Great Was Second Best
by Phil Dandrea
Press, Reviews, etc.
Independent Publisher Book Awards (IPPY) ceremony in New York City on May 23, 2011 (with Paige Stover of Acanthus Publishing, left)
Phil Dandrea's Sham profiles the horse who, under other historical circumstances, might have claimed greatness for his own.
Phil Dandrea's Sham: Great Was Second Best is an impeccably researched insight into the underrated Sham, a horse who courageously battled the legendary Secretariat through the 1973 Triple Crown... I recommend even a casual fan of the sport read this book--the story is not only one of two rivals who were the best of their generation, but one of devotion, determination and ambition.
Thoroughbred Daily News
The book is a meticulously researched and documented essay on what horse racing in America was like in the early 70s... At its best the Sham book describes vividly the races in which the two stars of the day - Secretariat and Sham - raced against each other... Dandrea takes us into the lives of all the trainers, owners, and jockeys who participated in these historic races. That alone makes this valuable reading...
The book Sham: Great Was Second Best that profiles the colt who tested Secretariat during his Triple Crown run is nearing the end of its first printing and author Phil Dandrea continues to enjoy the ride. ...The past year has been eventful for Dandrea, as he has done numerous book signings, radio, and television interviews, and has gained a first-hand perspective about the size of the Sham fan base. ...The book earned recognition in the sports/fitness/recreation category in the 2010 Independent Publisher Book Awards and is gearing up for a second printing.
Sometimes the second fiddle gets to play in the first chair... Though often on the losing end of the rivalry, both Alydar and Easy Goer have, over the years, garnered nearly as much ink as their winning rivals. But when writer Phil Dandrea tried to learn more about Sham, he came up empty. "There wasn't anything on the internet about him, let alone a book, which was what I was looking for," he recalled... But with his book, he at least ensures that the next time racing fans go looking for information about the horse who had the bad luck to be born in 1970, the best horse of 1973 bar one, they won't search in vain.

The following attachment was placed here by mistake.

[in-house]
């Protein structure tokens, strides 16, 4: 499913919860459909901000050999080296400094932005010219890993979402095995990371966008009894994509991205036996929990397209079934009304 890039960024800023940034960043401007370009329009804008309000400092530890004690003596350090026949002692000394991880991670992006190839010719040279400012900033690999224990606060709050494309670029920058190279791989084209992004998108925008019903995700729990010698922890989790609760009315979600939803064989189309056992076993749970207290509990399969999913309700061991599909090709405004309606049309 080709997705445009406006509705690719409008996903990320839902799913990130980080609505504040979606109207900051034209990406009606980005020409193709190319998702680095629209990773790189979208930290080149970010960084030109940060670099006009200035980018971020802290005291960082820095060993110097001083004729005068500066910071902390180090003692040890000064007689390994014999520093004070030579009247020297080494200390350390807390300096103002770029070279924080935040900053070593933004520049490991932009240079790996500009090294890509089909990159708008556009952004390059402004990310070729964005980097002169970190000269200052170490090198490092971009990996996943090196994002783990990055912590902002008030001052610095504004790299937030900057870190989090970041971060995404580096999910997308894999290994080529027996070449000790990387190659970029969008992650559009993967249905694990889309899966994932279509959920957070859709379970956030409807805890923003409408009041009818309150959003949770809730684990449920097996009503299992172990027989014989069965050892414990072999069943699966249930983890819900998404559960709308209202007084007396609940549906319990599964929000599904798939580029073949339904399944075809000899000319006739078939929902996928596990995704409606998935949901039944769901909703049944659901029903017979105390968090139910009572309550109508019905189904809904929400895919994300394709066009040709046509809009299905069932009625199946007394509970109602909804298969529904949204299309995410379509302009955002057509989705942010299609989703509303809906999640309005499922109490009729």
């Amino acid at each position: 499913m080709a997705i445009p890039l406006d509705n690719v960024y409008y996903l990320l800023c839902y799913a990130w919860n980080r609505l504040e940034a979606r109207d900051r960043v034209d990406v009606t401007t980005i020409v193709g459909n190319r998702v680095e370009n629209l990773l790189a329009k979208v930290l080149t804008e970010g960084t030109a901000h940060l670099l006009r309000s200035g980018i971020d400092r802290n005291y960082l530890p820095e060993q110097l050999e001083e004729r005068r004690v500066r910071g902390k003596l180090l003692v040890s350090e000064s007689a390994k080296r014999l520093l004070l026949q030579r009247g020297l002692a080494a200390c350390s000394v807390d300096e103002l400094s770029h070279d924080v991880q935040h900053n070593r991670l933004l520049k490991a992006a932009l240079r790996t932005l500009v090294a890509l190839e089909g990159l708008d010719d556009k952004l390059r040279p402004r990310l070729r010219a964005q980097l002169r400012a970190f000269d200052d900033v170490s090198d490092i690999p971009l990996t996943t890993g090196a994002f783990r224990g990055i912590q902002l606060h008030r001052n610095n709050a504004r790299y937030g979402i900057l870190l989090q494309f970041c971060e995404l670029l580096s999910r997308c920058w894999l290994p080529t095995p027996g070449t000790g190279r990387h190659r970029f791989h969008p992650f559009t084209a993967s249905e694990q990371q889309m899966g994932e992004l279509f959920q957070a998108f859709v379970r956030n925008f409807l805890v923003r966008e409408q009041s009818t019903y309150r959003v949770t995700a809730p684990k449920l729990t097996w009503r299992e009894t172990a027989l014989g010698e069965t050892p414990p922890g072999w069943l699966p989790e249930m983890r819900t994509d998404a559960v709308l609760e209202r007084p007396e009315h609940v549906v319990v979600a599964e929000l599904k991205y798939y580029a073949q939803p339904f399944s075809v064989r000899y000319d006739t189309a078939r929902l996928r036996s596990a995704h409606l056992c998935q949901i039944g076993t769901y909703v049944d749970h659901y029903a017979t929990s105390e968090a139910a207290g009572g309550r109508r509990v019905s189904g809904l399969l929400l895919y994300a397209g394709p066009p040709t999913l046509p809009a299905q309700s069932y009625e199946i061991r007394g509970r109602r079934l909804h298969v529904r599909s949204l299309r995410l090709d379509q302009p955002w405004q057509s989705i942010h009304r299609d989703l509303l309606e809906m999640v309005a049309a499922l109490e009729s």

With the recent resurgence in popularity of Secretariat due to the 2010 Disney movie, many new racing fans who did not experience that historic 1973 Triple Crown want to get more details, as the movie barely scratched the surface. One key character in the movie was hot-headed trainer Frank "Pancho" Martin, who sent out California invader Sham to take on Big Red. Much has been written about Secretariat and his connections, but his main rival has mostly been forgotten. In his new book, Massachusetts-based author and IEAH Stables partner Phil Dandrea seeks to correct this.
Personally, I am a major fan of Secretariat's. I love to watch the old films of his Triple Crown victories. To see the Big Red Machine coming to the finish is always enough to make my heart pound. But, would it have been the same if it wasn't for Sham running in second place, running the Derby faster than it had ever been run before, pushing and driving Secretariat? Should Sham be forgotten because he was only second place? I for one don't think so and thankfully, neither did Phil Dandrea.
With the release of Disney's Secretariat movie, horse lovers are clamoring for more information about one of the greatest horseracing rivalries in history. Focusing on the life of Secretariat's biggest rival Sham, the recently released Sham: Great Was Second Best by author Phil Dandrea is sure to satisfy racing fans' thirst for details about this epic duel. Packed with Thoroughbred racing history and statistics, readers take an in-depth look at the life and career of Sham.
Paint Horse Journal
Troy Andrew Smith, Author of Radersburg Gold and From Across the Campfire
I am glad we are finally getting the chance to hear Sham's side of the story of that wonderful and historic Triple Crown, and as Dandrea concludes his heartfelt saga, 'In recognizing the accomplishments of Secretariat, one can begin to appreciate Sham.
Phil Dandrea eloquently captures the rivalry that rocked the American horse racing world of 1973.
Even though I knew the outcome Dandrea kept the action interesting and page turner exciting with electrifying race descriptions and colorful quotes from trainers, jockeys and owners.